Disney’s been a part of my life since the Magic Kingdom’s grand opening in Orlando. Much remains the same since 1971. And, like any thriving business, they continuously evolve.
The Orlando theme park always used some type of package option. During the early years, we’d purchase park admission. Tickets were $3.50 for adults and $1 for children.
Since that only covered the entrance fee, we also bought a book of tickets for the various rides. The best rides were classified as E rides, priced at ninety cents per ride. The least popular rides, the A rides, were ten cents per ride.
The booklet didn’t include many of those premium E tickets. The A, B, C and D rides couldn’t compare to Haunted Mansion, It’s a Small World or 20,000 Leagues Under the Sea.
Of course, some A tickets returned home with me: untouched in the booklet.
To my relief, they restructured the ticket pricing system in 1981. Disney eliminated the ride classifications. The passport system replaced the booklet of tickets.
As a kid, I couldn’t be happier with the change. No more begging for additional E tickets. The price for the all-inclusive tickets jumped to $15 for an all-day pass.
When Disney World first opened, a family typically spent under $300. The Magic Kingdom Park and the Intercontinental Hotel were the only attractions. The additional parks and resort properties gradually phased in over the decades.
Disney’s price strategy now positions them as a premium priced product. The company realizes many families simply cannot afford the price of admission. And, they accept this fact. On the other hand, plenty of people happily pay for the Magic Kingdom experience. They know their ideal client.
Their customers, known as guests, expect a memorable experience. Although their prices steadily rise, customers continue to walk through their gates.
Disney’s often the price leader. They raise their admission prices. Then all the other local theme parks follow their lead.
Currently adult tickets on peak days max out at $149. Those rates aren’t scaring their customers away. Since 2015, Disney’s revenue increased by $4.1 billion. I’m sure the stock holders are very happy.
Disney, as we know it today, offers something for everyone. Most guests purchase The Park Hopper pass or resort packages. A family easily spends $8k for a one week Disney vacation.
The Secret Weapon
As the company matured, bundled options replaced ala carte selections. Packages became their secret weapon. This singular move significantly increased their revenue and the value of a guest.
Here are three primary ways they’ve increased their profit margin.
New customers. All-inclusive hotel and theme park options appeal to first time visitors. Vacation packages reduce overwhelm. They simplify the decision-making process.
Increase spending. Guests staying at one of the Disney properties spend more money than tourists who book hotels off their site. Why go off-site when Disney has all of your needs taken care of?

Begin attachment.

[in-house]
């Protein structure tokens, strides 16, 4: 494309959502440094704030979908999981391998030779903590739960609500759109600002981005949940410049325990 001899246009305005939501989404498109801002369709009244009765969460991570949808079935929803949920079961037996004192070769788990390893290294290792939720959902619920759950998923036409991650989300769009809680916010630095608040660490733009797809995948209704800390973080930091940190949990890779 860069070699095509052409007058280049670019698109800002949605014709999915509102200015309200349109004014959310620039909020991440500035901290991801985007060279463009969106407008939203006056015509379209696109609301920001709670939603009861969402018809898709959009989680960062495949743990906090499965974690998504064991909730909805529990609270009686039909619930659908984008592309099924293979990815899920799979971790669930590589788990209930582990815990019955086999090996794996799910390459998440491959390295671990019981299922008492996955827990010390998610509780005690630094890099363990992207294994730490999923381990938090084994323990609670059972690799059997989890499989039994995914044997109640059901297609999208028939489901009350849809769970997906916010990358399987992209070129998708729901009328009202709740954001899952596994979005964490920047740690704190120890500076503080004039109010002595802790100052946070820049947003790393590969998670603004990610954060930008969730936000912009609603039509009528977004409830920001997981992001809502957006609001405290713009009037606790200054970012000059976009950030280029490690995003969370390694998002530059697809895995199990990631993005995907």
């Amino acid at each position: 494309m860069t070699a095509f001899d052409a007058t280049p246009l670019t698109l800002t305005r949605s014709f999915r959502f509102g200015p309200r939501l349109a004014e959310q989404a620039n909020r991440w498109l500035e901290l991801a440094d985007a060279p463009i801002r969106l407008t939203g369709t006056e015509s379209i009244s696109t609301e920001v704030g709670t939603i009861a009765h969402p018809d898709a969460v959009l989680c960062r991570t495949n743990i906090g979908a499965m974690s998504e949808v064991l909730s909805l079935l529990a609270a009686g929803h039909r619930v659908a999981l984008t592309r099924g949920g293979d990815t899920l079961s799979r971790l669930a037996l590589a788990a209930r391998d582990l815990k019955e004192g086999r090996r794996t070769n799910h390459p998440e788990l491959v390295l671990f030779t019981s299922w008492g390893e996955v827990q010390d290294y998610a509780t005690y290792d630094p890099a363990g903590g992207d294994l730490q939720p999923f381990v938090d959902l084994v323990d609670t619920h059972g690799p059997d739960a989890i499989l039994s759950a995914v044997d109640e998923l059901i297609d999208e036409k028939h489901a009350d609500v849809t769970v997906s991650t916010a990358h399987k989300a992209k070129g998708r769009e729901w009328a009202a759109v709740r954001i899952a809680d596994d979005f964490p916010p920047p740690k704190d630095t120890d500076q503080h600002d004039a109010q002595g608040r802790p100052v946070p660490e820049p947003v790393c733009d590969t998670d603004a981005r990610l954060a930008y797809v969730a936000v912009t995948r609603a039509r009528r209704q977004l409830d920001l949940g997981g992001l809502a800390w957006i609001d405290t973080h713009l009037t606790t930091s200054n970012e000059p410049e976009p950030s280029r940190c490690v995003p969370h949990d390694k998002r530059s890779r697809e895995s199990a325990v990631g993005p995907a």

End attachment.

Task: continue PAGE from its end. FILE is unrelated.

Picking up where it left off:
Frequency. Memberships, annual passes and state resident rates encourage guests to visit more often. My parents took advantage of the seasonal Florida resident rates. While growing up, we visited Disney every single year.
Up, Down and Cross
Let’s evaluate how their packages follow pricing theory guidelines. First, they offer a variety of options. Each package combines hotel with park entrance fees. But, the similarities end there.
The price sensitive guests opt for the budget packages. The majority of guests opt for the mid-tier resort packages. Of course, the luxury packages appeal to the “money is no object” guests.
Money isn’t being left on the table at Disney. Their sales strategy includes add-ons and time-sensitive offers.
Upsells. Make things easy by adding a meal plan onto your package.
Downsells. If the packages don’t appeal to you, then check out the ala-carte options.
Cross-sells. The Disney experience extends beyond the traditional Magic Kingdom. Which other parks on the property do you plan to visit during your stay?
Geography. State residents receive discounts during certain times of year. Or, they can purchase an annual pass. This encourages people to visit during low peak seasons.
Limited time offers. If you time it right, you can take advantage of special offers and discounts.
Follow the Leader
Disney has an entire team that’s dedicated to pricing and revenue. How will you follow the leader? You can adapt their pricing strategy to your business, even if you don’t oversee a multi-billion dollar enterprise business.
Which price strategy appeals to you?
Surge pricing. Your rates change according to demand. Raise your rates during your busy times and lower rates during off-peak hours.
Packages. Bundle your services together. Then create 3 packages for your clients to choose from.
Increase the value of a customer. Find new ways for your current clients to spend money with you. Find a gap between what they need and what’s available. Then, fill the gap.
How well do you know your ideal client? Create an experience for them. And, deliver exceptional customer service. When you’ve got those things dialed in, then price is no longer the primary factor.
Disney’s proven that an ideal client isn’t price sensitive. They’ll happily pay for experience and service. What works for them, works for you too.
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